Howard Taylor is living the dream. I don't mean he has a big house or is rolling in money or has hot and cold bikini babe dispensers in his house. He had a job that was stressing him out. One day, with no artistic ability beyond knowing which end of a pencil did the line making, he started cartooning. It started with simple gags, simpler art, short stories, and a kitchen table. As time went on his drawing got better and the stories more involved. He tried to keep doing some kind of punchline each day but dumped the kitchen table. I wrote to him a couple of times offering to layout books for him, but he gave me a pass. He wasn't ready, yet. When he was ready there came the books, the string of Hugo nominations, and the ability to quit the thrice damned job that started him on this road. So when I say he's living the dream I mean he hangs out in a comic book store all day drawing a daily cartoon that he owns the rights to and that supports the one woman (from the hot tap) and four kids waiting for him at home. And he once again gets to enjoy what he liked about engineering before his old job turned it dark and evil.
I'd be happy supporting the comic just for the reasons stated above. It's the flip side of avoiding Tom Cruise or Mel Gibson movies because they're batshit crazy. But the comic is what got me reading in the first place.
Schlock Mercenary is about a company of intergalactic mercenaries. They don't stick with one employer. They don't always work willingly. They don't always get to keep the same ship. In fact, one of their old ships is now the head of an interstellar hive mind empire, but that's a long story.
The company is commanded by a man named Kaff Tagon. He embodies the military mind while maintaining an understanding of the grunts mind. He's not what you'd call a brilliant strategist, but he understands
A central character and significant source of funding for the company is Schlock. If you're being polite he resembles what happens when the soft serve ice cream machine won't shut off. If you're not then he resembles the floor of an elephant's pen both in shape, color, and composition. Some people just want to watch the world burn. Schlock loves these people. More specifically, he loves the excuse they give him to play with ridiculously overpowered, ominously humming weaponry.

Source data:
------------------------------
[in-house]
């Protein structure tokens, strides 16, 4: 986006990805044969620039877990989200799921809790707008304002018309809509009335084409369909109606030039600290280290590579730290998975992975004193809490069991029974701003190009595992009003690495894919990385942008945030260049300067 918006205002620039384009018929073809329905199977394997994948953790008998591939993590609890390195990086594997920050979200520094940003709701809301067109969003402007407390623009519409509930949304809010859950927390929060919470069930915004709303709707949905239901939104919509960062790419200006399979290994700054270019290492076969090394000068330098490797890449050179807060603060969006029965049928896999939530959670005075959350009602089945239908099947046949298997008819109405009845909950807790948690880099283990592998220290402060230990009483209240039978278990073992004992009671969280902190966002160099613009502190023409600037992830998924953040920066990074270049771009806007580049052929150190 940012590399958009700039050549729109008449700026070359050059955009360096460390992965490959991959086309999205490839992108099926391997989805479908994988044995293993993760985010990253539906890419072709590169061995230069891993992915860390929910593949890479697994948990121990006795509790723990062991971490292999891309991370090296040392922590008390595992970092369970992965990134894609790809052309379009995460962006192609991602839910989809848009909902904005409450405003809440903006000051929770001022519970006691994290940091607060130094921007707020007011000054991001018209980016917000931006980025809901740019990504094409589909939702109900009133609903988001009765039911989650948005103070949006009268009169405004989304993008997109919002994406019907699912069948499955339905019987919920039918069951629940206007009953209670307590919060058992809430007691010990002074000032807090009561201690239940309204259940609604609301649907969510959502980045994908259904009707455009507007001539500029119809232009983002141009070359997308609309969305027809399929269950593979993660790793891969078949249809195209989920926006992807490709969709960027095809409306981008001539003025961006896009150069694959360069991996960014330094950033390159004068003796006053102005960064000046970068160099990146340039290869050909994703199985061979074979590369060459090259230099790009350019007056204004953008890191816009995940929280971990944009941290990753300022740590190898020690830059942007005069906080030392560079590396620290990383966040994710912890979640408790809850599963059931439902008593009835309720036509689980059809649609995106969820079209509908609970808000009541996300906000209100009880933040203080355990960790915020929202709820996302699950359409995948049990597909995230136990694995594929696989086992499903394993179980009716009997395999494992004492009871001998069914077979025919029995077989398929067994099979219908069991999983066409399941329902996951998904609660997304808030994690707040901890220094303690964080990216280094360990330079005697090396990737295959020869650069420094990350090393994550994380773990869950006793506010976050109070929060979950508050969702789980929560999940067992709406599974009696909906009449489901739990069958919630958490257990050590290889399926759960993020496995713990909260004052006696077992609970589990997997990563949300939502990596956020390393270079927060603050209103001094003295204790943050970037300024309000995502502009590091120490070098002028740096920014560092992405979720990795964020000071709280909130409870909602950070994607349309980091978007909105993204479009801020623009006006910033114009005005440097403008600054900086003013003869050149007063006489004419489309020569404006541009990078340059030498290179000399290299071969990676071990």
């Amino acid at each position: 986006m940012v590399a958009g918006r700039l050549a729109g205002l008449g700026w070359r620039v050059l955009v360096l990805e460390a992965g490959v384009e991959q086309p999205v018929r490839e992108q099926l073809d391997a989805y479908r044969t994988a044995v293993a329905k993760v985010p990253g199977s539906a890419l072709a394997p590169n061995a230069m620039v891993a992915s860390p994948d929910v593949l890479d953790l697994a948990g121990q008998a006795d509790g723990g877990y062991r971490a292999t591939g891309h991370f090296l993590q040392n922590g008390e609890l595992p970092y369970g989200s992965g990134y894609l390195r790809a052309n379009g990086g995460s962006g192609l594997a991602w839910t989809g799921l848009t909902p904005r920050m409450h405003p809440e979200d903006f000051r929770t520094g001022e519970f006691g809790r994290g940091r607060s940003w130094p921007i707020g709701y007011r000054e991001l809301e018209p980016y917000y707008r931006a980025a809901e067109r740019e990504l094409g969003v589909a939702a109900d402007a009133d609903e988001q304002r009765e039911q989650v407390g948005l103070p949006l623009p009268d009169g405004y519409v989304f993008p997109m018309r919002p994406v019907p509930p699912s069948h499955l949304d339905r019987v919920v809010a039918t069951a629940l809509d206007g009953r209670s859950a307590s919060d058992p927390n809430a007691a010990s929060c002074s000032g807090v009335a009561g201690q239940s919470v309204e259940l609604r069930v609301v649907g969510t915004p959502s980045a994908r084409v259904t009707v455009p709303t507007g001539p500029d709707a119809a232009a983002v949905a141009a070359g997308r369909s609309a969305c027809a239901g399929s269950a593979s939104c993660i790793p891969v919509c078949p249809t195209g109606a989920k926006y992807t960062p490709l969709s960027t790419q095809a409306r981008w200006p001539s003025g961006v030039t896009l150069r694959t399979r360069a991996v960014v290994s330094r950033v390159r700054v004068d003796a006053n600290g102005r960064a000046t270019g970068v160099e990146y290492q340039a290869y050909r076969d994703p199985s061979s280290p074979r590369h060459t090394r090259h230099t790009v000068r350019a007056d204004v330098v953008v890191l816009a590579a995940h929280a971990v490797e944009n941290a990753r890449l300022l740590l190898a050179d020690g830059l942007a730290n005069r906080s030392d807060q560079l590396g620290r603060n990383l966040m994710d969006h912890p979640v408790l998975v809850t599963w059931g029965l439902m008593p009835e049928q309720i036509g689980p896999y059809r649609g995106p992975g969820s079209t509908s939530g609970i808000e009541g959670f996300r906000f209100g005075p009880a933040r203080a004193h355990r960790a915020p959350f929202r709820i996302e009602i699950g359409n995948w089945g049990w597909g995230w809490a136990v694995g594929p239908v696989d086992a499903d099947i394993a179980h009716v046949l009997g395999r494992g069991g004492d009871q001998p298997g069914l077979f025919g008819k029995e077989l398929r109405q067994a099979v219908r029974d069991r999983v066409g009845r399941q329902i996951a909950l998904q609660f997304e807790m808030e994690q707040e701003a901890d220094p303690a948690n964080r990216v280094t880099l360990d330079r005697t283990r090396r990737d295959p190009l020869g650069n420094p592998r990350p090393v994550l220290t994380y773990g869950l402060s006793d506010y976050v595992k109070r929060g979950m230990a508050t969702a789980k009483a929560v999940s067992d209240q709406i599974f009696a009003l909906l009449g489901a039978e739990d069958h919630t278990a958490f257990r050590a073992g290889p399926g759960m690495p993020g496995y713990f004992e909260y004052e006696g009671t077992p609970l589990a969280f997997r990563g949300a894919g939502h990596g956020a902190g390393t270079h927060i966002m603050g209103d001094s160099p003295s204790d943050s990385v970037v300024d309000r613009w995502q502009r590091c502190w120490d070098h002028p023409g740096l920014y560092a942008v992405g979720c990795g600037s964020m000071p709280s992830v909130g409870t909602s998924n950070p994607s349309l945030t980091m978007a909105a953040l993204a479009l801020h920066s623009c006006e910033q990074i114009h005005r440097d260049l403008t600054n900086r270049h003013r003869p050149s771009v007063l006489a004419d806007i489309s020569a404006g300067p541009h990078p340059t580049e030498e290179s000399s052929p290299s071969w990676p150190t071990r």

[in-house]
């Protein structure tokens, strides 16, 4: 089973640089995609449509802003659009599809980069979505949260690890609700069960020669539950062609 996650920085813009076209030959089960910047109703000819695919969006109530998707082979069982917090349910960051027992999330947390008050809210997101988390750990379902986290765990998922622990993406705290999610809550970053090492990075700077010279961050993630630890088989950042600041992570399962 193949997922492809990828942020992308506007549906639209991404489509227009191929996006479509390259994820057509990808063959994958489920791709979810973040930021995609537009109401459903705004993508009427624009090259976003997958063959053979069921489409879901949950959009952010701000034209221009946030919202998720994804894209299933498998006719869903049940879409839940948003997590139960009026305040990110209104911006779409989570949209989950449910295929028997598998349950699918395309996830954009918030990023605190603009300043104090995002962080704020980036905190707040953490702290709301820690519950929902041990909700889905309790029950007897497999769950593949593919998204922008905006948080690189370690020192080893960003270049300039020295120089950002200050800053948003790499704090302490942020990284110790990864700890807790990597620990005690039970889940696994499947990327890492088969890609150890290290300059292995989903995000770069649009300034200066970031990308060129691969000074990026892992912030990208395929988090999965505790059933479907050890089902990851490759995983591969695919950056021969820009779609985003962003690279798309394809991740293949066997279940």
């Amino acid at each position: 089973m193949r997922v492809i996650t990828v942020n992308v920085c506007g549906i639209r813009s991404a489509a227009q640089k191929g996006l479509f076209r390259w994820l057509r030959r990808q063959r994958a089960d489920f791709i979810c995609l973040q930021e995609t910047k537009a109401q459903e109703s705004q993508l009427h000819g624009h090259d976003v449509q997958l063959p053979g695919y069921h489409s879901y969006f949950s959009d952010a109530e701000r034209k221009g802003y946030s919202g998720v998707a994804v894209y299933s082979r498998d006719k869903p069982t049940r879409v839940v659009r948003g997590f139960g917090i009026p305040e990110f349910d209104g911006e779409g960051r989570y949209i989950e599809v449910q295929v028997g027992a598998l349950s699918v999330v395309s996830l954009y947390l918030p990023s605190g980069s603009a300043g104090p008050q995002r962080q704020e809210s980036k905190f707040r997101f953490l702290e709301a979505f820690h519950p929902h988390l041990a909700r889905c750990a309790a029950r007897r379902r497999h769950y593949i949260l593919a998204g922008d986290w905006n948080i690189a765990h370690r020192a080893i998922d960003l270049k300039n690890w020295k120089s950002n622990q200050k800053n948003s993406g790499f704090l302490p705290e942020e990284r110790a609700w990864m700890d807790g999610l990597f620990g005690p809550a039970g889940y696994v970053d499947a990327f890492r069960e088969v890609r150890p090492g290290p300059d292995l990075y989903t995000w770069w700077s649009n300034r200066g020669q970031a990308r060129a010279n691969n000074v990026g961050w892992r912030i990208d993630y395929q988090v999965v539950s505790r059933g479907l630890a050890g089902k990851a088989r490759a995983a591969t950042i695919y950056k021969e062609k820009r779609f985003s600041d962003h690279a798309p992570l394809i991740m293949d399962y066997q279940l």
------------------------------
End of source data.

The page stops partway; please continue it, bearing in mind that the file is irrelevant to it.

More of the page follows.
Making up for the brains lacked by the captain or chief carbosilicate amorph is Kevyn Andreyasn, the company scientist. Some would freely apply the adjective "mad" to his title. Everyone else would do so quietly. Kevyn is really quite brilliant. Some of his inventions would get him compared to folks like Robert Oppenheimer of the Manhattan Project. They would also wish his work was ONLY that destructive. There has been at least one major war fought because of his inventions. More if you don't count all the resulting conflicts as part of that same war.
There's plenty of other cast that come and go. Kevyn's sister is a business woman and admiral. The standard sci-fi crotchety old doctor got replaced with a bipedal hourglass. As time went on the exclusively human crew became populated with creatures that are alien enough that it becomes hard to criticize the author for variable proportions. And between major story arc there are lawyers that are fortunate to survive for three panels.
If you've ignored my previous suggestions to check out the comic I'm going to repeat my insistent demands yet again. But, well, remember how I said Terry Pratchett needed a couple of books before Discworld got good? Same thing here. It's not just me. When Howard put out his first book he didn't go to the beginning of the archives. In fact, he started with book three. That's either a lack of confidence in his early work or an inability to count we haven't seen since George Lucas decided to make a space opera. In accordance to the wishes of his marketing department, I'll point you to the beginning of book three [link].
Before I finish I'd like to make an appeal to Taylor and associates. If you're not going to send me a free book I'd really like to see a return of the scientific footnotes to the comics. Those were one of the things that helped hook me in the first place.